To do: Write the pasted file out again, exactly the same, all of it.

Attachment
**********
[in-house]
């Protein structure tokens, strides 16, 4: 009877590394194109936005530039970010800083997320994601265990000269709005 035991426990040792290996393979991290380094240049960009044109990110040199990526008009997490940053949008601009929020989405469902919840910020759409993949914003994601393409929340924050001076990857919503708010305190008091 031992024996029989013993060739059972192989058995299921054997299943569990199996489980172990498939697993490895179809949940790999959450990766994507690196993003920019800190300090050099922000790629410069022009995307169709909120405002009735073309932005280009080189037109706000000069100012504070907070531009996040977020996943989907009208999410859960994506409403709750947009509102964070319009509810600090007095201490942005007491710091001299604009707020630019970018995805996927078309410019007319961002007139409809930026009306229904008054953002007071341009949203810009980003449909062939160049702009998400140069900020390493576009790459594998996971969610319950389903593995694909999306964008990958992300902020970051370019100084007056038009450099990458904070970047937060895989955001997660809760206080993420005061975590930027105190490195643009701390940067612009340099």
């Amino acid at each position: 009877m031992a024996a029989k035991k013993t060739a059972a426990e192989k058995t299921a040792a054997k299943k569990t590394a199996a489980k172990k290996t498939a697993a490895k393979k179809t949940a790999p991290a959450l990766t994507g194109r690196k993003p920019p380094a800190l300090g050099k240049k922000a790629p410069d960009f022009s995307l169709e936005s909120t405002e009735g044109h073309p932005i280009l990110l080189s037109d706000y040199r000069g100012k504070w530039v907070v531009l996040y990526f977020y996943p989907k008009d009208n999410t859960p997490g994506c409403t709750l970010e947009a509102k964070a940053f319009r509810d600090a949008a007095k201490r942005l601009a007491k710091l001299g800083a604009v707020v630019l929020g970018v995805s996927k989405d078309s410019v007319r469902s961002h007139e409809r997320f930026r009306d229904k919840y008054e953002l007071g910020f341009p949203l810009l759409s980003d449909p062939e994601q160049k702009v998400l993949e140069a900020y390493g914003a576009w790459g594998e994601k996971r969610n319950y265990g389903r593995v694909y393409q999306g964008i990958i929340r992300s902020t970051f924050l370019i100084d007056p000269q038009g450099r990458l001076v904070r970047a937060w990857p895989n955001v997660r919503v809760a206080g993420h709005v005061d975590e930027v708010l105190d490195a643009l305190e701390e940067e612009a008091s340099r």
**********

[in-house]
């Protein structure tokens, strides 16, 4: 009877590394194109936005530039970010800083997320994601265990000269709005 035991426990040792290996393979991290380094240049960009044109990110040199990526008009997490940053949008601009929020989405469902919840910020759409993949914003994601393409929340924050001076990857919503708010305190008091 031992024996029989013993060739059972192989058995299921054997299943569990199996489980172990498939697993490895179809949940790999959450990766994507690196993003920019800190300090050099922000790629410069022009995307169709909120405002009735073309932005280009080189037109706000000069100012504070907070531009996040977020996943989907009208999410859960994506409403709750947009509102964070319009509810600090007095201490942005007491710091001299604009707020630019970018995805996927078309410019007319961002007139409809930026009306229904008054953002007071341009949203810009980003449909062939160049702009998400140069900020390493576009790459594998996971969610319950389903593995694909999306964008990958992300902020970051370019100084007056038009450099990458904070970047937060895989955001997660809760206080993420005061975590930027105190490195643009701390940067612009340099």
């Amino acid at each position: 009877m031992a024996a029989k035991k013993t060739a059972a426990e192989k058995t299921a040792a054997k299943k569990t590394a199996a489980k172990k290996t498939a697993a490895k393979k179809t949940a790999p991290a959450l990766t994507g194109r690196k993003p920019p380094a800190l300090g050099k240049k922000a790629p410069d960009f022009s995307l169709e936005s909120t405002e009735g044109h073309p932005i280009l990110l080189s037109d706000y040199r000069g100012k504070w530039v907070v531009l996040y990526f977020y996943p989907k008009d009208n999410t859960p997490g994506c409403t709750l970010e947009a509102k964070a940053f319009r509810d600090a949008a007095k201490r942005l601009a007491k710091l001299g800083a604009v707020v630019l929020g970018v995805s996927k989405d078309s410019v007319r469902s961002h007139e409809r997320f930026r009306d229904k919840y008054e953002l007071g910020f341009p949203l810009l759409s980003d449909p062939e994601q160049k702009v998400l993949e140069a900020y390493g914003a576009w790459g594998e994601k996971r969610n319950y265990g389903r593995v694909y393409q999306g964008i990958i929340r992300s902020t970051f924050l370019i100084d007056p000269q038009g450099r990458l001076v904070r970047a937060w990857p895989n955001v997660r919503v809760a206080g993420h709005v005061d975590e930027v708010l105190d490195a643009l305190e701390e940067e612009a008091s340099r």